As the US sees economic growth accelerating slowly, the Fed is paring back its easy-money policies – and generating more complaints overseas.

“The tough words in the report signal an escalation in currency tensions among the major advanced and emerging market economies,” said Cornell University economist Eswar Prasad, a former head of the International Monetary Fund’s China division. “The US has started pulling back on quantitative easing but other countries including China and Japan are continuing to rely on monetary policy and currency depreciation to buffer short-term growth.”

The report said disclosing intervention in the currency market more regularly would help “to increase the credibility of its monetary policy framework and to promote exchange-rate and financial-market transparency.”

The report maintained its criticism of some European policies as the euro zone faces slow growth and a persistent risk of deflation, or falling prices. Six months ago, the Treasury report employed unusually sharp language in criticising Germany’s economic policies and blamed the “anemic pace of domestic demand growth” for dragging down its neighbours and the rest of the global economy. This month’s report registered the same concerns but in less strident language.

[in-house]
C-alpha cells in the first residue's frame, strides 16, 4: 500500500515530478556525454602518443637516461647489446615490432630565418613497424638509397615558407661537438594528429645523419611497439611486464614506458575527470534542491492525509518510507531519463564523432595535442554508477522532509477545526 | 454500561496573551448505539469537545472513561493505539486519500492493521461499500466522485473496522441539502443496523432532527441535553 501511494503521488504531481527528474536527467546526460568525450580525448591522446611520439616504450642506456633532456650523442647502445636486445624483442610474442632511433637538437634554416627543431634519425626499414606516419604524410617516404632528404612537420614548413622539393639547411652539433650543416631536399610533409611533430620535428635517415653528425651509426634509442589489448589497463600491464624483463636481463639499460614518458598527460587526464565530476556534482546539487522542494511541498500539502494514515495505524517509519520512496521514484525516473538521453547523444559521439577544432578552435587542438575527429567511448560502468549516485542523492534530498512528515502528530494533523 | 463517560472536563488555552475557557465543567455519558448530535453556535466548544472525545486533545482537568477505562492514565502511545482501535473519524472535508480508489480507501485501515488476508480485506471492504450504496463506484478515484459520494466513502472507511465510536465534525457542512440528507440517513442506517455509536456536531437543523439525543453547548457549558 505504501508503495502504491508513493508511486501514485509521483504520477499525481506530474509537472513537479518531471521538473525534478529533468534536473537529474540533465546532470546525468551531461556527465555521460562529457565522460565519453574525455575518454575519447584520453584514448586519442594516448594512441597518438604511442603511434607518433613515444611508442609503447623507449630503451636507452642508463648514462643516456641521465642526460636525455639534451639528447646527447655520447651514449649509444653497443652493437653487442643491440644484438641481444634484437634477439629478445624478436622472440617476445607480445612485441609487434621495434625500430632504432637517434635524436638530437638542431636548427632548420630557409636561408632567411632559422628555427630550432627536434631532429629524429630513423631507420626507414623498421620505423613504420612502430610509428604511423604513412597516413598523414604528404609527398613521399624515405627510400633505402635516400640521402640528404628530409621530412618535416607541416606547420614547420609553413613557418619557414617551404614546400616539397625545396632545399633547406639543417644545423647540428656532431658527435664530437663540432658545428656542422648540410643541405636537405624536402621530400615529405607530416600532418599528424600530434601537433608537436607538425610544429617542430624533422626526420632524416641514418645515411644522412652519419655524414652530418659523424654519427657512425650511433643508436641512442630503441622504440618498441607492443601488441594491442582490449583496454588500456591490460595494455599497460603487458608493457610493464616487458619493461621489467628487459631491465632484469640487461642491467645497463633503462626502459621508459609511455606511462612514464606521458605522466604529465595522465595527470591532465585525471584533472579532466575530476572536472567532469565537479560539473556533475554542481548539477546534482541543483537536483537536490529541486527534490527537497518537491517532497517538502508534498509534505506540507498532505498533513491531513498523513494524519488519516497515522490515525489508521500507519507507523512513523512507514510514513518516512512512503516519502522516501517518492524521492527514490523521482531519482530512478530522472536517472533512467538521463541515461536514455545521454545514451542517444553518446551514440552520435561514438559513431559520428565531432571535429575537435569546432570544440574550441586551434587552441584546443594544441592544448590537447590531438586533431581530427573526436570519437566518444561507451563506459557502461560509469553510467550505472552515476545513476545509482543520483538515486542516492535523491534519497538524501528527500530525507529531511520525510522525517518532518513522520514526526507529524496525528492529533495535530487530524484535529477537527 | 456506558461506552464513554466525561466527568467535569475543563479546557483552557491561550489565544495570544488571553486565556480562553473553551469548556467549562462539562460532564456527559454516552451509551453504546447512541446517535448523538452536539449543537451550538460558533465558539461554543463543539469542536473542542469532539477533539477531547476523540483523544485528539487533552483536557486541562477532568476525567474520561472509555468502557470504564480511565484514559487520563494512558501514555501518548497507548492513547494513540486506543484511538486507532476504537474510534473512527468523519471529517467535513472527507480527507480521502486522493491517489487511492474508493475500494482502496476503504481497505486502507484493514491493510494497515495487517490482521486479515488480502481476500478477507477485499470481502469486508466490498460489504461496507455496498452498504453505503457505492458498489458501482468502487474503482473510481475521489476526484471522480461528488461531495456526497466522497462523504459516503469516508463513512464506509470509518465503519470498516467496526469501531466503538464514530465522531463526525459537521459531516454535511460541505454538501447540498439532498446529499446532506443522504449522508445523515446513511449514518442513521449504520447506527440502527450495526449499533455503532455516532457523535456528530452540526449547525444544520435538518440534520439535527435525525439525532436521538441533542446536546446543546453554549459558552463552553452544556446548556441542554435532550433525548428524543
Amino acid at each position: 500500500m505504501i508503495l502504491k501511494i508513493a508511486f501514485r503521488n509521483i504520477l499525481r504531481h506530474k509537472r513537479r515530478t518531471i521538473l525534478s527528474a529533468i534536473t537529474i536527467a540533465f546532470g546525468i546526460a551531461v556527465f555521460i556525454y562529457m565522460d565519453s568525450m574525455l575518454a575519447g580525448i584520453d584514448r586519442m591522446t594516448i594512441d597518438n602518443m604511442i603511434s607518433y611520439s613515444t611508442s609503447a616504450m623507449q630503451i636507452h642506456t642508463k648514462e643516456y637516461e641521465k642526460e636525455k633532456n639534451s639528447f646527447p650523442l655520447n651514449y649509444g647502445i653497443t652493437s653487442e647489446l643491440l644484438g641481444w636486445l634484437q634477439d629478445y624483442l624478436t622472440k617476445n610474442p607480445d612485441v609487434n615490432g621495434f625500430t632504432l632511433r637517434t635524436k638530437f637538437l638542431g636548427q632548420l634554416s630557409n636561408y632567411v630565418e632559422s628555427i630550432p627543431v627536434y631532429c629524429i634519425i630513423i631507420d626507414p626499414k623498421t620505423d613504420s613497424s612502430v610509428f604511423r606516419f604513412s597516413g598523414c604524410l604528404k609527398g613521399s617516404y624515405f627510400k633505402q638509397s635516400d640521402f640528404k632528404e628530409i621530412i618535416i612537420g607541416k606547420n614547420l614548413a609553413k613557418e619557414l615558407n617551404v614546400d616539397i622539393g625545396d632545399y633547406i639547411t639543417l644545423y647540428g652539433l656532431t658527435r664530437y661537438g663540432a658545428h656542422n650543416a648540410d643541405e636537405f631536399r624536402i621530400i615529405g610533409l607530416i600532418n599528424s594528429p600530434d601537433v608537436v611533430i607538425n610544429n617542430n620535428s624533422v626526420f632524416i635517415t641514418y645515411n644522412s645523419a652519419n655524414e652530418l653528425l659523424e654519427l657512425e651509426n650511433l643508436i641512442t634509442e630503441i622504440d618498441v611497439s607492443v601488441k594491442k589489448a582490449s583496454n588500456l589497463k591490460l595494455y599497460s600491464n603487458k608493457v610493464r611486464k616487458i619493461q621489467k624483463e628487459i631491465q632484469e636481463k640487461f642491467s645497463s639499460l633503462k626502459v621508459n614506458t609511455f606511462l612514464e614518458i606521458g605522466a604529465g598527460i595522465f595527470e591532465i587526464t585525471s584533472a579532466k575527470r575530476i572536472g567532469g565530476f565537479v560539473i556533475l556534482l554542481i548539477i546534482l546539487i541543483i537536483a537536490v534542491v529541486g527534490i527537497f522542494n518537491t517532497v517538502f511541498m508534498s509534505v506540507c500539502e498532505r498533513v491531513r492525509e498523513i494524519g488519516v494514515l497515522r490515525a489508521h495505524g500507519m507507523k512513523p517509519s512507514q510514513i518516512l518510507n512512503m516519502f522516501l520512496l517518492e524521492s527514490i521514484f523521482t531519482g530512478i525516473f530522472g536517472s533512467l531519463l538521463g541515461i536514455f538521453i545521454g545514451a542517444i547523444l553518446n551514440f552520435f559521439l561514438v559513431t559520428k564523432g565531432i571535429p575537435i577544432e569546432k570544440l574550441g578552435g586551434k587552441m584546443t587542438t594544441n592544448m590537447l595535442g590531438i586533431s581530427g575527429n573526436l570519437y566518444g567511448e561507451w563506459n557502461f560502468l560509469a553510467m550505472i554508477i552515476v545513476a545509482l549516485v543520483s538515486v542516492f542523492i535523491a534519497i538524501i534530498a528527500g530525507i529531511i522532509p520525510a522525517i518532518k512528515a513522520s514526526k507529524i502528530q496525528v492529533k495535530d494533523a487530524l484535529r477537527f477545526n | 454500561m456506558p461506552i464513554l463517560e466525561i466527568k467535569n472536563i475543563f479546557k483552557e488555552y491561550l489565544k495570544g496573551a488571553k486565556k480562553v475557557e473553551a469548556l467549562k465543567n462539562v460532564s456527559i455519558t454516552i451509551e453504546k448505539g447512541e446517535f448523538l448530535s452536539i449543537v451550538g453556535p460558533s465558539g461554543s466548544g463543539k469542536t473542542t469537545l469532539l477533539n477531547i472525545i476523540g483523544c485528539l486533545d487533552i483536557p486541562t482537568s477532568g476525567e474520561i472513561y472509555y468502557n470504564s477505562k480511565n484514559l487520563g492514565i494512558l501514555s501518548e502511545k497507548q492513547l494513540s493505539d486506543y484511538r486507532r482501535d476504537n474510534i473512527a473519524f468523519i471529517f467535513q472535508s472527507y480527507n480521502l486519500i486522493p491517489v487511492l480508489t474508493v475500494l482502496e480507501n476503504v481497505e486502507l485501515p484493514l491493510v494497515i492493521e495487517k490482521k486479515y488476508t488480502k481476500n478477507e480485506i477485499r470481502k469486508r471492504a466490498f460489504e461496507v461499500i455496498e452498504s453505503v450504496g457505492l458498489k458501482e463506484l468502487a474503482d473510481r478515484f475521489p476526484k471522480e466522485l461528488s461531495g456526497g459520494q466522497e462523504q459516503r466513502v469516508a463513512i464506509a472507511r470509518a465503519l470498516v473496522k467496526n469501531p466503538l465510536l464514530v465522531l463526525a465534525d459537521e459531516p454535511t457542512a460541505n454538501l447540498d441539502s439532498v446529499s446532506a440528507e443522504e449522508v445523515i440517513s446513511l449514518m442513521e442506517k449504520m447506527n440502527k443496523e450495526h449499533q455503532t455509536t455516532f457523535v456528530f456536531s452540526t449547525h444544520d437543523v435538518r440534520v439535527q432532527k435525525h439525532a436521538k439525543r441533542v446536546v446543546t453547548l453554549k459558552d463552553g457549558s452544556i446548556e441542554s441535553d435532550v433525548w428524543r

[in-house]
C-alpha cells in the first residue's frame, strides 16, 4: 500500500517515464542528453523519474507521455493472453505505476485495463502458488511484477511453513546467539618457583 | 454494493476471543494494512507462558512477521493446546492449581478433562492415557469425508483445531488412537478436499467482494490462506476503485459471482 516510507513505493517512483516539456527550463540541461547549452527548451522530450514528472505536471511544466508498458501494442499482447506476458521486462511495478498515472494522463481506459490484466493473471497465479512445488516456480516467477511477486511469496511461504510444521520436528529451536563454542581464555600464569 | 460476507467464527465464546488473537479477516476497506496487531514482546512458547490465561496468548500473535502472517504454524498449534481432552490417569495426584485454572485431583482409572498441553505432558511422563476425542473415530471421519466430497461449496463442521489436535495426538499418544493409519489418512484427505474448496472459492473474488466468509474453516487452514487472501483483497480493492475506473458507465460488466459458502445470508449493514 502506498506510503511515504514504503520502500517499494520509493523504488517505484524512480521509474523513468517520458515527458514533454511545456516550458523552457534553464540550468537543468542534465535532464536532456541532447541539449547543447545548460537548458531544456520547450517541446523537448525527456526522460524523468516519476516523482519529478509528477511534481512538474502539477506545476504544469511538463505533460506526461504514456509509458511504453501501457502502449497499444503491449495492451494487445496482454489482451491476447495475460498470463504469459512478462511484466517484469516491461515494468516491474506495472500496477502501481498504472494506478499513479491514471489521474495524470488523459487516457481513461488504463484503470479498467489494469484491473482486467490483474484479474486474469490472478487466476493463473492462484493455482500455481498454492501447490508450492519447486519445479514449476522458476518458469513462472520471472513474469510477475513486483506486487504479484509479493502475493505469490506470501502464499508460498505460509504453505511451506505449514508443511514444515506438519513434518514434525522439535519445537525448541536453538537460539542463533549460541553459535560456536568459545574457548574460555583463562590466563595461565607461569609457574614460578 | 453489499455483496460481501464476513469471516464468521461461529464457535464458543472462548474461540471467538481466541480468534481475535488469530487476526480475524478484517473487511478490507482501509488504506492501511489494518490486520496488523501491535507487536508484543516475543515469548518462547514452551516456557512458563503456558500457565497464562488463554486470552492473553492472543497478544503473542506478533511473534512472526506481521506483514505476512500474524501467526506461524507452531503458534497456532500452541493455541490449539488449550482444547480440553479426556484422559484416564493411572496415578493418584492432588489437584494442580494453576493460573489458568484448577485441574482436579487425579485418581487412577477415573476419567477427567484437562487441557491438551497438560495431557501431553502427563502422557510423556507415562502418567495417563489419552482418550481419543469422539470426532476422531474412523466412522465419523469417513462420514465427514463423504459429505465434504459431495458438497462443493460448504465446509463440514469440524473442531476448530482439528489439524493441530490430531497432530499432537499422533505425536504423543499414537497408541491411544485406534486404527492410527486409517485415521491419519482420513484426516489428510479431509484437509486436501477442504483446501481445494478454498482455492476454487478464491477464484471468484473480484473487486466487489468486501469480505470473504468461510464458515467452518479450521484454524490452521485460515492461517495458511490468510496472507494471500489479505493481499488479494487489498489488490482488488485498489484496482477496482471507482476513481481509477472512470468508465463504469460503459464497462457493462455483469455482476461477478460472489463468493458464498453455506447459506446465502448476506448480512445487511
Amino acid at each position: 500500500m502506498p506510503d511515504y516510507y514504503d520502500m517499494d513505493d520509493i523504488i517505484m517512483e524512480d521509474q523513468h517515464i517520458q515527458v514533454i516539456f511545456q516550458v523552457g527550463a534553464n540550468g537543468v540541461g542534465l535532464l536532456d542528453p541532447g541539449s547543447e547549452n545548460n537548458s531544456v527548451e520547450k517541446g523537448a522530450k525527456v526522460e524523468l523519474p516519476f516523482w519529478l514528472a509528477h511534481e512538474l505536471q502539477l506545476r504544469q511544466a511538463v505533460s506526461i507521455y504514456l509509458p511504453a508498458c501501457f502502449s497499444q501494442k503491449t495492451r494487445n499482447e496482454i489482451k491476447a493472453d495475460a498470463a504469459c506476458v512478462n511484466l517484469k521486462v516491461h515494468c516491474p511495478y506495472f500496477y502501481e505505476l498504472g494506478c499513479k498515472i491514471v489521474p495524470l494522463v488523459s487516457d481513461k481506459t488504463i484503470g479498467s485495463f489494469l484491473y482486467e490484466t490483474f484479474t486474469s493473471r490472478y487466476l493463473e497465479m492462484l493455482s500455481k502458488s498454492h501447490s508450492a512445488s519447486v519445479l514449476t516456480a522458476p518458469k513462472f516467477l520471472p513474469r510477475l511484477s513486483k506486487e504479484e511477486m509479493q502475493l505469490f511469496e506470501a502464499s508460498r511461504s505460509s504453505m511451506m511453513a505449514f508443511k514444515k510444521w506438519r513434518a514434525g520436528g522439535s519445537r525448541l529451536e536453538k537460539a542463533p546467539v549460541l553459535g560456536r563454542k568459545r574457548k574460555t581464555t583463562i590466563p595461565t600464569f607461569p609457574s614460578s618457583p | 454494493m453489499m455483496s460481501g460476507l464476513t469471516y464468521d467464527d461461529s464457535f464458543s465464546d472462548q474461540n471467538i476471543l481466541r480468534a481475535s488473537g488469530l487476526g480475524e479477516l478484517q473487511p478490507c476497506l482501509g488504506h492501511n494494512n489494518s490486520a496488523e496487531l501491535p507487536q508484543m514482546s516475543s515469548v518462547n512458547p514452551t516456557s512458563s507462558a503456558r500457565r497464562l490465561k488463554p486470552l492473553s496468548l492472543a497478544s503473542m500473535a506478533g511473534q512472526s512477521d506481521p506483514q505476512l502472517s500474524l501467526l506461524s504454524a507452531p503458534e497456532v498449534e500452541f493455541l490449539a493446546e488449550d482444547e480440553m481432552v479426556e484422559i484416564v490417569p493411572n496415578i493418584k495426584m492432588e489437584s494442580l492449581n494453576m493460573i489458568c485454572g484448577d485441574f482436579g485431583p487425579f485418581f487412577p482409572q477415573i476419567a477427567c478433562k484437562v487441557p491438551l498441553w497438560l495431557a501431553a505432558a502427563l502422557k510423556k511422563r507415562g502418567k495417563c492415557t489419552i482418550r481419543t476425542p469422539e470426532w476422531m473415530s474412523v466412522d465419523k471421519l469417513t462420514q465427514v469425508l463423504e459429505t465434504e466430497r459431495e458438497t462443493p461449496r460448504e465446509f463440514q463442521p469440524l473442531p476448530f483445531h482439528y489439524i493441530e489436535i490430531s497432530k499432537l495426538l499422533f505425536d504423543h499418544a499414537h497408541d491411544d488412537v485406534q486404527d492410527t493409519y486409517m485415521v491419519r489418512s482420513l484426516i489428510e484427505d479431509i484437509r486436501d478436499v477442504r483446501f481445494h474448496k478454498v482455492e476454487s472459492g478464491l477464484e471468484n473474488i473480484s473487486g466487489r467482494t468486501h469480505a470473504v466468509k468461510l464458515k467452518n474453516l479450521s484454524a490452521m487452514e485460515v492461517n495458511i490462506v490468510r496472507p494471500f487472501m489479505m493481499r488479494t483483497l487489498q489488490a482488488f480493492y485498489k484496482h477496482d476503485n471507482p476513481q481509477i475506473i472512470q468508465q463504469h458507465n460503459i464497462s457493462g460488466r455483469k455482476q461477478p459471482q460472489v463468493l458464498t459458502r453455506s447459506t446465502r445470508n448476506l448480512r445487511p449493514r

As with Europe, the US said it was “imperative” for Japan to focus on an increase in domestic demand.

Finance Ministry officials in Japan said they concurred with the US Treasury’s assessment of the issues facing Japanese policy makers.

“Prime minister Shinzo Abe’s economic policy is exactly aimed at fostering domestic demand-led growth,” said a senior government official.

The report said South Korea should limit won intervention to exceptional circumstances. South Korea’s Embassy didn’t respond to a request for comment.